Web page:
When evaluating the performance of an affiliate marketing program, avoid measuring success by how many affiliates are enrolled. Instead, measure how many of them are actually driving traffic.
I have seen affiliate managers boast of having 5,000 affiliates. But I always want to ask, “How many of those affiliates are consistently producing clicks?” In my experience, a good goal is for 30 percent of affiliates to generate at least five clicks per month.
There are five steps to grow an affiliate base: identify, recruit, activate, measure, and optimize. First, identify potential affiliate partners. Next, recruit them to join your program. Once approved, activate them. Then, track their progress and continually optimize their performance.
In this article, I will focus on activating affiliates. Activation involves much more than letting them know they have been approved. It involves providing the tools and motivation they need to succeed.
Here are five activation strategies to consider.
5 Strategies to Activate Affiliates
1. Approve affiliates daily. One of the reasons affiliates apply to specific programs is because they have an immediate desire to promote the products. For example, a food blogger may apply to an affiliate program because she is writing a post on the best new kitchen tools and she sees that the merchant sells those tools. By joining the merchant’s program, she can monetize her post.
However, just because an affiliate applies to a program does not guarantee that she will link to the site. The food blogger, for example, likely applied to several different affiliate programs. She will link to the merchant that first approved her application. As such, it is important to approve affiliates at least daily, if not more frequently.
2. Create an action-oriented welcome letter. Begin activation efforts the second an affiliate is accepted into your program. A welcome letter, which is typically auto-generated, is the first piece of communication the approved affiliate receives from you.
Many affiliate networks will use a default, generic welcome letter when a merchant launches a program. The language is typically something like “you have been approved into XYZ affiliate program.”
This does little to drive action. Take the time to customize that default welcome message so that it provides affiliates with the tools to get started. Include your best converting banners, a list of your top five bestselling items or product categories along with their tracking links, and perhaps some sample content that is coded with affiliate links. Also, include important program details, such as commission rate, return days, and direct contact information.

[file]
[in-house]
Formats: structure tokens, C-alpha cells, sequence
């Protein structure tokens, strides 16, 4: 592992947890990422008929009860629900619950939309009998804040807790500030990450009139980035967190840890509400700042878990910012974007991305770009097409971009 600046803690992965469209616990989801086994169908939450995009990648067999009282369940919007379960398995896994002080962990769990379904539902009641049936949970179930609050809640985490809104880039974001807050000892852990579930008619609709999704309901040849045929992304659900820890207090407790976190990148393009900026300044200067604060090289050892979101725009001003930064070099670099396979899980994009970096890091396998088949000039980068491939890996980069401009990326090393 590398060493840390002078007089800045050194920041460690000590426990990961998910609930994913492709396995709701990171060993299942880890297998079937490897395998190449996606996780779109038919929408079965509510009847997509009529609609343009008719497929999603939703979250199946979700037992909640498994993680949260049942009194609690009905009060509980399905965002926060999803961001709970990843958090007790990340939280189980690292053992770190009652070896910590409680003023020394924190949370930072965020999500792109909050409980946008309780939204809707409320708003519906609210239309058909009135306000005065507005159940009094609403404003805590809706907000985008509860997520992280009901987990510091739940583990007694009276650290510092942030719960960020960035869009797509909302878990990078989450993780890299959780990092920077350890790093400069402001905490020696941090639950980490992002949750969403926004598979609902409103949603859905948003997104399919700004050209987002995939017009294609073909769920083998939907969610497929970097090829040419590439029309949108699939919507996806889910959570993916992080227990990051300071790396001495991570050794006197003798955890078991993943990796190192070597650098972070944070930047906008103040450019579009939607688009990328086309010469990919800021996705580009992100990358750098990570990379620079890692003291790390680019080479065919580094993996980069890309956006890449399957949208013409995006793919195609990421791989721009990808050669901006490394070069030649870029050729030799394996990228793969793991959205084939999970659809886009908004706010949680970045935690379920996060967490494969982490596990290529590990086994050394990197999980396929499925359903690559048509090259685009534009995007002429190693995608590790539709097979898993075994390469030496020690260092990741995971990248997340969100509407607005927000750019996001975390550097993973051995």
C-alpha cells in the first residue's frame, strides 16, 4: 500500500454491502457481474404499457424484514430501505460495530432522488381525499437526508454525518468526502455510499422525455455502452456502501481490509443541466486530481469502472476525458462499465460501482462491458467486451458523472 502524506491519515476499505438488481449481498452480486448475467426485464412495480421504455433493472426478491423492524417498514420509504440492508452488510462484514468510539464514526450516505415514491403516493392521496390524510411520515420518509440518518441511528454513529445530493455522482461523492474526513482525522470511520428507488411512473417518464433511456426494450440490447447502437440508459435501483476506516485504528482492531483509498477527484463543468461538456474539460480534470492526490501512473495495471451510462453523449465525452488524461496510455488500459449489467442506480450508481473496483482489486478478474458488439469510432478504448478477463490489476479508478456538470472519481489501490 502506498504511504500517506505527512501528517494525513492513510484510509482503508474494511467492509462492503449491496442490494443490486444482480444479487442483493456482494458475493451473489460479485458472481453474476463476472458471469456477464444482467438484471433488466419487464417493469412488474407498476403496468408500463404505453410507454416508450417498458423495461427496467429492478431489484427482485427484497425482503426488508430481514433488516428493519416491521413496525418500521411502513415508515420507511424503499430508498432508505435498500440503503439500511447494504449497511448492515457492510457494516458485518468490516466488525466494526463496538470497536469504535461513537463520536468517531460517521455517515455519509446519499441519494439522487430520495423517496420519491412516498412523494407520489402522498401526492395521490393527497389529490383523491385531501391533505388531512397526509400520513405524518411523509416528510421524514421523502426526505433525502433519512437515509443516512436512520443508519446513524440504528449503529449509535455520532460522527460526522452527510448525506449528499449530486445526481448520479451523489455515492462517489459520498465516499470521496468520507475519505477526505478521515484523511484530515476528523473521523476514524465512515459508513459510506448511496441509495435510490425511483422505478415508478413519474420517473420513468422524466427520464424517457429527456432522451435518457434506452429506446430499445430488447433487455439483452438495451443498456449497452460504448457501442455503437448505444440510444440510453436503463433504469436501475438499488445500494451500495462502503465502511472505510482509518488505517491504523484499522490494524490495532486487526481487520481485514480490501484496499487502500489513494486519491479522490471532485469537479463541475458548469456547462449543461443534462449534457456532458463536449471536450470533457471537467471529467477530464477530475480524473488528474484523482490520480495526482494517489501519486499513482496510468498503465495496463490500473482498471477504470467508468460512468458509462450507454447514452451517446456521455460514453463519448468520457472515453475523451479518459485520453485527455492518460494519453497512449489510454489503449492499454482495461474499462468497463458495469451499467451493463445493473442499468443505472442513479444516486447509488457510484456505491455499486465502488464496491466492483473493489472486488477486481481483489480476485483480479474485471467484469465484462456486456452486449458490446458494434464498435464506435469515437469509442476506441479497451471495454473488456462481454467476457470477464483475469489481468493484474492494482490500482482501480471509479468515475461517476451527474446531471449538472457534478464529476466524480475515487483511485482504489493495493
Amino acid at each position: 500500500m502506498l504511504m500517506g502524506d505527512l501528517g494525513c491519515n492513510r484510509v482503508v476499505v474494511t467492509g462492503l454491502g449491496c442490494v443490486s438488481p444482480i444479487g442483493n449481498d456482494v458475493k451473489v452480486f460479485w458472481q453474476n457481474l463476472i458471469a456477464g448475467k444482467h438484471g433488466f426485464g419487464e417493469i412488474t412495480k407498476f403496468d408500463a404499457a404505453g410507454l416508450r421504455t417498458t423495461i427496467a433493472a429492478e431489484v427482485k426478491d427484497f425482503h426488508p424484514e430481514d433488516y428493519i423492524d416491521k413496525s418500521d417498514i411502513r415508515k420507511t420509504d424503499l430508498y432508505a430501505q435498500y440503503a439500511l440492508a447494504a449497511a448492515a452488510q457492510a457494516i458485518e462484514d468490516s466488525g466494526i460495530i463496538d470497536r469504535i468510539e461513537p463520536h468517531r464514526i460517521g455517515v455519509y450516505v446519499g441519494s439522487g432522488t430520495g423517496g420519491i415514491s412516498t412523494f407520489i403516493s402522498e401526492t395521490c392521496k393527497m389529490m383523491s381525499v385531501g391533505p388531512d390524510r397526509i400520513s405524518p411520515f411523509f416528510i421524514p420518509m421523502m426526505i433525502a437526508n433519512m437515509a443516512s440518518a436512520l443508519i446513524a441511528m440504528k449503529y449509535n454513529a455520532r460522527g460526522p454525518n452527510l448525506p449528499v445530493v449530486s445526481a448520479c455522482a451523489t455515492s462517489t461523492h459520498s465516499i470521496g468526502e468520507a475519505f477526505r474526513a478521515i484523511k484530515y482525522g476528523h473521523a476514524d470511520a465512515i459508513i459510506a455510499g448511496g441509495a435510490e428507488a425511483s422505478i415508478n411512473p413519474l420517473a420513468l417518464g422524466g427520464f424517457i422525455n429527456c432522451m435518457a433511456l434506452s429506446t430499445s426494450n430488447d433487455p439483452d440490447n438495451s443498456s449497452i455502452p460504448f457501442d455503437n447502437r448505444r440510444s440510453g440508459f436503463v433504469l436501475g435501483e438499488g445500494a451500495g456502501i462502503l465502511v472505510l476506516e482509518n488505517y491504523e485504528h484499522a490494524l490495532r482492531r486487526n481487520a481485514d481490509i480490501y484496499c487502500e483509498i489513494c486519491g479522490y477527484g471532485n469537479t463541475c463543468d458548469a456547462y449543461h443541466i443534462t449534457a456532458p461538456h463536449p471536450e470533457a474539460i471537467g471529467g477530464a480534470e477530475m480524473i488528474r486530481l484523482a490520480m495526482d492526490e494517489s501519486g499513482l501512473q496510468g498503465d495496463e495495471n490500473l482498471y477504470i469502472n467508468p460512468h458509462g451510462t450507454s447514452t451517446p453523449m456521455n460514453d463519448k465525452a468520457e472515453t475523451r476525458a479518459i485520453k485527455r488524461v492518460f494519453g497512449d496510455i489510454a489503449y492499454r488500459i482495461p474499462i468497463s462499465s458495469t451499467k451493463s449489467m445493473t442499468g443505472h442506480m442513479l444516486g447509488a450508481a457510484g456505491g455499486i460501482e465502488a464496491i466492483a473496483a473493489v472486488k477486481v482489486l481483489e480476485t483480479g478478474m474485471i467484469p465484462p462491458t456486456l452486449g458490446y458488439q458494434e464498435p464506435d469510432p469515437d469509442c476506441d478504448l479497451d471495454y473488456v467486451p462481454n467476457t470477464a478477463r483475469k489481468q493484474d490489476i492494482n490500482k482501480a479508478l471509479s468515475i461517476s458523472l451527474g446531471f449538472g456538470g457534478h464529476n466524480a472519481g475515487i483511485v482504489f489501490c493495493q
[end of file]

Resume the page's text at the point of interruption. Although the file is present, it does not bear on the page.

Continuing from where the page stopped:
All of this will help an affiliate get up and running, to get your links on her site.
3. Establish an activation campaign. One way to engage affiliates quickly is through an activation campaign. For example, you might offer affiliates a double commission for the first 30 days. Alternately, you could provide a first or second sale bonus: $5 bonus on the affiliate’s first sale, $10 bonus on the second.
While the welcome letter provides affiliates with the tools to start driving traffic, activation bonuses help even more. Activation campaigns can be targeted toward specific affiliate segments, as different affiliate types often respond to different incentives. Content affiliates are typically receptive to product reviews or to offer product giveaways to their readers. Coupon and deal affiliates, however, are likely to value exclusive coupon codes or increased commission rates.
Add the details of your activation campaign(s) to your welcome letter. Also, activation campaigns don’t just apply to new affiliates. They can also help existing affiliates who have not yet driven significant traffic.
4. Establish a communication schedule. Activation efforts never stop. Perhaps your affiliate responded to your welcome letter and your activation campaign, and integrated your links onto his site quickly.
However, affiliate marketing goes beyond securing that initial banner or post. By continually engaging with your affiliates, you’ll likely see multiple posts and placements, which will likely produce more traffic and transactions.
Thus, establish a consistent communication schedule. For example, I typically send an affiliate newsletter weekly. These newsletters contain information about deals and promotions, new products or trends, and even content with built-in tracking links. By doing this, I keep my program in front of the affiliates, and they have something new to share with their audience.
5. Build personal rapport. Affiliate marketing is relationship driven. Unlike many other marketing channels, affiliate partners are not contractually bound to deliver traffic or sales. Either party — the affiliate or the merchant — can walk away at any time without recourse.
As such, building personal relationships with your affiliates is extremely important. Reaching out to an affiliate to help promote a last-minute sale, or to help drive traffic to a new product category, is a valuable benefit to having a personal relationship.
How do you build that rapport? First, try to meet affiliates in person. Attend industry conferences. While you’re there, set up one-on-one meetings with key affiliates.
Second, if a promising affiliate applies to your program, don’t just rely on the standard welcome letter. Send him a personal note and include something in that message that shows you perused his site. Reference a particular post, or find some common ground upon which to establish a relationship.
Remember that behind every website is a person. I follow some of my affiliates on social media channels. Getting insight into their personal interests helps me relate to them, and visa versa.